Enforcement could be difficult due to the sheer number of posts, resources available at the FTC, and overall familiarity of social media among leaders in the organization.  However, the FTC does not need to go after every violation to make a powerful impact on influencer culture.[25]  Perhaps targeting, following through, and forcing compliance from some of the most high-profile influencers would have a trickle-down effect to the rest. However, publicly targeting former fads such as teen-moms may not be the most effective public enforcement.[26] Perhaps even having an FTC presence on Instagram, with relevant information and a following, could help with compliance.

Overall, the Fyre Festival and Billy MacFarland have provided an important lesson for every social media user.[27]  While the supermodels who originally promoted the event cannot, and should not, possibly be blamed for the entirety of the fraudulent scheme that would eventually take place, they are an easy target for many to place their frustration due to their visibility.[28]  In a class-action lawsuit that individual festival attendees initiated, the supermodels are actually named as defendants, along with the festival organizers themselves.[29]  In an Instagram sea of Flat Tummy Teas and Sugar Bear Hair Gummies, the potential for legal consequences and the public awareness sparked by this action can help pave the way for a more transparent and informed influencer society.[30]  However, until this legal battle is resolved, the FTC must improve its guidelines to make them more specific and relatable to Instagram influencers, and maybe even post about them occasionally.[31]

[1] Fyre: The Greatest Party That Never Happened (Netflix 2019); Fyre Fraud (Hulu 2019).

[2] Anna Gaca, A Comprehensive Timeline of Fyre Festival’s Ongoing Disaster, SPIN(May 3, 2017), https://www.spin.com/2017/05/fyre-festival-disaster-timeline/.

[3] Id. 

[4] Id.

[5] Gabrielle Blustone, A Complete “S–t show,”VICE News (Apr. 29, 2017), https://news.vice.com/en_us/article/j5d944/rich-millennials-paid-thousands-for-ja-rules-fyre-fest-and-are-now-stranded-on-an-island-in-disaster-relief-tents.

[6] Id. (referencing the synchronized orange squares).

[7] Id. (highlighting that model and social media influencer, Emily Ratajkowski was the only model who disclosed on her post that the orange square was an advertisement).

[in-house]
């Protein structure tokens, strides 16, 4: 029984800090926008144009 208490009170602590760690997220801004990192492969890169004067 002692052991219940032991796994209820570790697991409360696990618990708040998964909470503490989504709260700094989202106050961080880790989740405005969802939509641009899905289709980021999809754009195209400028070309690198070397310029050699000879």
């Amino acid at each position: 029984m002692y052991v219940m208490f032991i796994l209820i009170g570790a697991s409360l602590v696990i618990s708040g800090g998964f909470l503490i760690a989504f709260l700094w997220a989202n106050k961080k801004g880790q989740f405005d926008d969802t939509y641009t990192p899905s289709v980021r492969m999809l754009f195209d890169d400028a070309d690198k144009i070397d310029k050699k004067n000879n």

[8] Id. (referencing Ratajkowski’s praise after the festival’s failure for disclosing her sponsorship).

[9] See id.

[10] 16 C.F.R. §255.0 (2018) (stating that the purpose of the Guide is to set forth general principles).

[11] FTC Publishes Final Guides Governing Endorsements, Testimonials, Fed. Trade Comm’n (Oct. 5, 2009), https://www.ftc.gov/news-events/press-releases/2009/10/ftc-publishes-final-guides-governing-endorsements-testimonials (defining word-of-mouth marketers as ordinary consumers who spread information about products to their own circles).

[12] Id. (detailing that “the words ‘Sponsored’ and ‘Promotion’ use only 9 characters. ‘Paid ad’ only uses 7 characters. Starting a tweet with “Ad:” or “#ad” – which takes only 3 characters – would likely be effective.”)

[13] Id. (explaining “clear and conspicuous” to mean that thedisclosure is closely related to the claim, in a font that is easy to read, and in a shade that stands out; for videos, the disclosure must remain on the screen long enough to be noticed, and if disclosed through audio, it must be read at a cadence that is easy to follow.)

[14] 16 C.F.R. §255(a) (laying out the consequences for non-compliance with the guidelines).

[15] Frequently Requested Records: Instagram Influencers, Fed. Trade Comm’n (Sept. 2017), https://www.ftc.gov/about-ftc/foia/frequently-requested-records/instagram-influencers (citing letters the FTC sent to individuals for non-compliance with the Guidelines).

[16] Id.

[17] 16 C.F.R. §§ 255.0-255.5 (detailing thirty-six examples of consumer/advertiser relationships).

[18] See id.(citing a lack of Instagram influencer examples).

[19] Gibson Johns, Chrissy Teigen: Social Media is “Why I Exist,” AOL.com (Nov. 30, 2018), https://www.aol.com/article/entertainment/2018/11/30/chrissy-teigen-twitter-why-i-exist/23605599/.

[20] Puranjay Singh, The Blogger’s Guide to Understanding the Psychology of Social Networks, Blogging Wizard, https://bloggingwizard.com/psychology-of-social-networks/ (last visited Feb. 19, 2019).

[21] Robert Williams, Study: Just 25% of Instagram Influencers are Compliant with FTC Rules, Mobile Marketer (Mar. 14, 2018) (citing a study by “Inkifi”).

[22] Id. (citing the overall number of influencers who attempted to disclose their sponsorship).

[23] Id.

[24] Id.(citing the statistics of compliance with FTC guidelines).

[26] Frequently Requested Records: Instagram Influencers, Fed. Trade Comm’n (Sept. 2017), https://www.ftc.gov/about-ftc/foia/frequently-requested-records/instagram-influencers (citing letters the FTC sent to individuals for non-compliance with the Guidelines).

[27] Blustone,supra note 5 (describing the overall horrors of the festival).

[28] Andrew Flanagan, A Second Lawsuit against Fyre Festival also Targets its “Tribe” of Influencers, NPR (May 3, 2017), https://www.npr.org/sections/therecord/2017/05/03/526758059/a-second-lawsuit-against-fyre-festival-also-targets-its-tribe-of-influencers.

[29] Id.

[30] Id.

[31] 16 C.F.R. §255 (a).